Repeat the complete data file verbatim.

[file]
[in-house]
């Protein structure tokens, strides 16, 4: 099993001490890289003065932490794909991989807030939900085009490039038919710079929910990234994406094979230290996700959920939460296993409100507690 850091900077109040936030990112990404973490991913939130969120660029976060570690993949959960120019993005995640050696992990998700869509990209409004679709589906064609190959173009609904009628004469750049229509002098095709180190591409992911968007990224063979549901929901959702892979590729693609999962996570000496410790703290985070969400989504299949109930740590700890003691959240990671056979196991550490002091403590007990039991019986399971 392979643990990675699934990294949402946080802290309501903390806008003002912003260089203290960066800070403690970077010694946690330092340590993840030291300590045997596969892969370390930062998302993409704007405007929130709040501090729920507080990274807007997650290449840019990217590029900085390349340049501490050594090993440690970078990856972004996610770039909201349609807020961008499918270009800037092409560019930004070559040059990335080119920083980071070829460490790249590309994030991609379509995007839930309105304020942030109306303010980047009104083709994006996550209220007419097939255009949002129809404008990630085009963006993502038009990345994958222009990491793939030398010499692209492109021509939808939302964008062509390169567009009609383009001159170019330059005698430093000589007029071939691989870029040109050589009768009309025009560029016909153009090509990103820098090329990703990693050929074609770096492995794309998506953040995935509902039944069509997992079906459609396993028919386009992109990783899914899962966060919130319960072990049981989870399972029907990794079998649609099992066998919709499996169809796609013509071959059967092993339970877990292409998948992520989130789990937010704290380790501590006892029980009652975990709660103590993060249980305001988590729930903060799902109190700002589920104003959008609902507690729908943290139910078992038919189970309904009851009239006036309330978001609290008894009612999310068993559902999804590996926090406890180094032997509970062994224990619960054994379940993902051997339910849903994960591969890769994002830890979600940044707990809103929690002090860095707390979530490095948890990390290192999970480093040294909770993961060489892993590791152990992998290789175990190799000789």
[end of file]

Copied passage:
[in-house]
């Protein structure tokens, strides 16, 4: 099993001490890289003065932490794909991989807030939900085009490039038919710079929910990234994406094979230290996700959920939460296993409100507690 850091900077109040936030990112990404973490991913939130969120660029976060570690993949959960120019993005995640050696992990998700869509990209409004679709589906064609190959173009609904009628004469750049229509002098095709180190591409992911968007990224063979549901929901959702892979590729693609999962996570000496410790703290985070969400989504299949109930740590700890003691959240990671056979196991550490002091403590007990039991019986399971 392979643990990675699934990294949402946080802290309501903390806008003002912003260089203290960066800070403690970077010694946690330092340590993840030291300590045997596969892969370390930062998302993409704007405007929130709040501090729920507080990274807007997650290449840019990217590029900085390349340049501490050594090993440690970078990856972004996610770039909201349609807020961008499918270009800037092409560019930004070559040059990335080119920083980071070829460490790249590309994030991609379509995007839930309105304020942030109306303010980047009104083709994006996550209220007419097939255009949002129809404008990630085009963006993502038009990345994958222009990491793939030398010499692209492109021509939808939302964008062509390169567009009609383009001159170019330059005698430093000589007029071939691989870029040109050589009768009309025009560029016909153009090509990103820098090329990703990693050929074609770096492995794309998506953040995935509902039944069509997992079906459609396993028919386009992109990783899914899962966060919130319960072990049981989870399972029907990794079998649609099992066998919709499996169809796609013509071959059967092993339970877990292409998948992520989130789990937010704290380790501590006892029980009652975990709660103590993060249980305001988590729930903060799902109190700002589920104003959008609902507690729908943290139910078992038919189970309904009851009239006036309330978001609290008894009612999310068993559902999804590996926090406890180094032997509970062994224990619960054994379940993902051997339910849903994960591969890769994002830890979600940044707990809103929690002090860095707390979530490095948890990390290192999970480093040294909770993961060489892993590791152990992998290789175990190799000789």